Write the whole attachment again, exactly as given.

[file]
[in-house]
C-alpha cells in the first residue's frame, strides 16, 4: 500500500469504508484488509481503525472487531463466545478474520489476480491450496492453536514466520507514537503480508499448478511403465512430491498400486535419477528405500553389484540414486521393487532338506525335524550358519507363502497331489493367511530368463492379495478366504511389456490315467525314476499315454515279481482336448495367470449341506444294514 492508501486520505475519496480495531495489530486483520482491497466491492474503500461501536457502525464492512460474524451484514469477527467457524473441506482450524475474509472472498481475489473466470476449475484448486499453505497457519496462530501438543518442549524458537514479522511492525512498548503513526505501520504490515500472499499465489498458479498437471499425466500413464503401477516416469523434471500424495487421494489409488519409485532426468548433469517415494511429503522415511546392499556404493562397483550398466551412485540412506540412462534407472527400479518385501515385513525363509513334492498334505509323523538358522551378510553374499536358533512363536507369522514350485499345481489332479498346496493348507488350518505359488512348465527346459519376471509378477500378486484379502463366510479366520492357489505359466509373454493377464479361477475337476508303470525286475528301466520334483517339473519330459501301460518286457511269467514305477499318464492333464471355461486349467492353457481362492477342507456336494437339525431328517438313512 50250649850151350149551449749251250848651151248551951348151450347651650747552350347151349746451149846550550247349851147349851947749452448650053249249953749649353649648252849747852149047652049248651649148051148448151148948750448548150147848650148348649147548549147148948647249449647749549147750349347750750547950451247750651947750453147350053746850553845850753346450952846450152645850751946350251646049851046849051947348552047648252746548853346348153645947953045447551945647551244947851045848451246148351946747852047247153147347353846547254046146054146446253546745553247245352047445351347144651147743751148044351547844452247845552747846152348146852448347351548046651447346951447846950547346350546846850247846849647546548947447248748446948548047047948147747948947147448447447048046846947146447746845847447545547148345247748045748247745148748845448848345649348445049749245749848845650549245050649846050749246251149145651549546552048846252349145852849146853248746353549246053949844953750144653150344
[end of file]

[in-house]
C-alpha cells in the first residue's frame, strides 16, 4: 500500500469504508484488509481503525472487531463466545478474520489476480491450496492453536514466520507514537503480508499448478511403465512430491498400486535419477528405500553389484540414486521393487532338506525335524550358519507363502497331489493367511530368463492379495478366504511389456490315467525314476499315454515279481482336448495367470449341506444294514 492508501486520505475519496480495531495489530486483520482491497466491492474503500461501536457502525464492512460474524451484514469477527467457524473441506482450524475474509472472498481475489473466470476449475484448486499453505497457519496462530501438543518442549524458537514479522511492525512498548503513526505501520504490515500472499499465489498458479498437471499425466500413464503401477516416469523434471500424495487421494489409488519409485532426468548433469517415494511429503522415511546392499556404493562397483550398466551412485540412506540412462534407472527400479518385501515385513525363509513334492498334505509323523538358522551378510553374499536358533512363536507369522514350485499345481489332479498346496493348507488350518505359488512348465527346459519376471509378477500378486484379502463366510479366520492357489505359466509373454493377464479361477475337476508303470525286475528301466520334483517339473519330459501301460518286457511269467514305477499318464492333464471355461486349467492353457481362492477342507456336494437339525431328517438313512 50250649850151350149551449749251250848651151248551951348151450347651650747552350347151349746451149846550550247349851147349851947749452448650053249249953749649353649648252849747852149047652049248651649148051148448151148948750448548150147848650148348649147548549147148948647249449647749549147750349347750750547950451247750651947750453147350053746850553845850753346450952846450152645850751946350251646049851046849051947348552047648252746548853346348153645947953045447551945647551244947851045848451246148351946747852047247153147347353846547254046146054146446253546745553247245352047445351347144651147743751148044351547844452247845552747846152348146852448347351548046651447346951447846950547346350546846850247846849647546548947447248748446948548047047948147747948947147448447447048046846947146447746845847447545547148345247748045748247745148748845448848345649348445049749245749848845650549245050649846050749246251149145651549546552048846252349145852849146853248746353549246053949844953750144653150344